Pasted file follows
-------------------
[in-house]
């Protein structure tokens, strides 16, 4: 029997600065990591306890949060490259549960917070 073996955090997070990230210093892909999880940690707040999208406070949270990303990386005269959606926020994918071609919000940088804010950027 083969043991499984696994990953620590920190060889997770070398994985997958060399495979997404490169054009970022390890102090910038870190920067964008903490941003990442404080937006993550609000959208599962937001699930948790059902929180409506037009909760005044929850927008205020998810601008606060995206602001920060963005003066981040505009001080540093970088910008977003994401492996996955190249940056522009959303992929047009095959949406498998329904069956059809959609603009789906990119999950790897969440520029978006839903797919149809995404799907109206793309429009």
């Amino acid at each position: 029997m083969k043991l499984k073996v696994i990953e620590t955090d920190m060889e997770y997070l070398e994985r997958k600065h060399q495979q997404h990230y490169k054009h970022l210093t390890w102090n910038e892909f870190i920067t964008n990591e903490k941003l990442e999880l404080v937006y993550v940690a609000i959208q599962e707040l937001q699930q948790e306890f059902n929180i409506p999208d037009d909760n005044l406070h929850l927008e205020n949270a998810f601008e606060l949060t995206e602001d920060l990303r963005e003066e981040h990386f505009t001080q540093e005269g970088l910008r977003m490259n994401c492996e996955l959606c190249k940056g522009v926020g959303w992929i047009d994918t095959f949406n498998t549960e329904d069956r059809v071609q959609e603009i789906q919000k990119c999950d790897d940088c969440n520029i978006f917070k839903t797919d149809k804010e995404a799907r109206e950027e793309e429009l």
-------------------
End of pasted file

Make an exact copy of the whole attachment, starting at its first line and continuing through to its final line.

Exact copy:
[in-house]
């Protein structure tokens, strides 16, 4: 029997600065990591306890949060490259549960917070 073996955090997070990230210093892909999880940690707040999208406070949270990303990386005269959606926020994918071609919000940088804010950027 083969043991499984696994990953620590920190060889997770070398994985997958060399495979997404490169054009970022390890102090910038870190920067964008903490941003990442404080937006993550609000959208599962937001699930948790059902929180409506037009909760005044929850927008205020998810601008606060995206602001920060963005003066981040505009001080540093970088910008977003994401492996996955190249940056522009959303992929047009095959949406498998329904069956059809959609603009789906990119999950790897969440520029978006839903797919149809995404799907109206793309429009």
């Amino acid at each position: 029997m083969k043991l499984k073996v696994i990953e620590t955090d920190m060889e997770y997070l070398e994985r997958k600065h060399q495979q997404h990230y490169k054009h970022l210093t390890w102090n910038e892909f870190i920067t964008n990591e903490k941003l990442e999880l404080v937006y993550v940690a609000i959208q599962e707040l937001q699930q948790e306890f059902n929180i409506p999208d037009d909760n005044l406070h929850l927008e205020n949270a998810f601008e606060l949060t995206e602001d920060l990303r963005e003066e981040h990386f505009t001080q540093e005269g970088l910008r977003m490259n994401c492996e996955l959606c190249k940056g522009v926020g959303w992929i047009d994918t095959f949406n498998t549960e329904d069956r059809v071609q959609e603009i789906q919000k990119c999950d790897d940088c969440n520029i978006f917070k839903t797919d149809k804010e995404a799907r109206e950027e793309e429009l």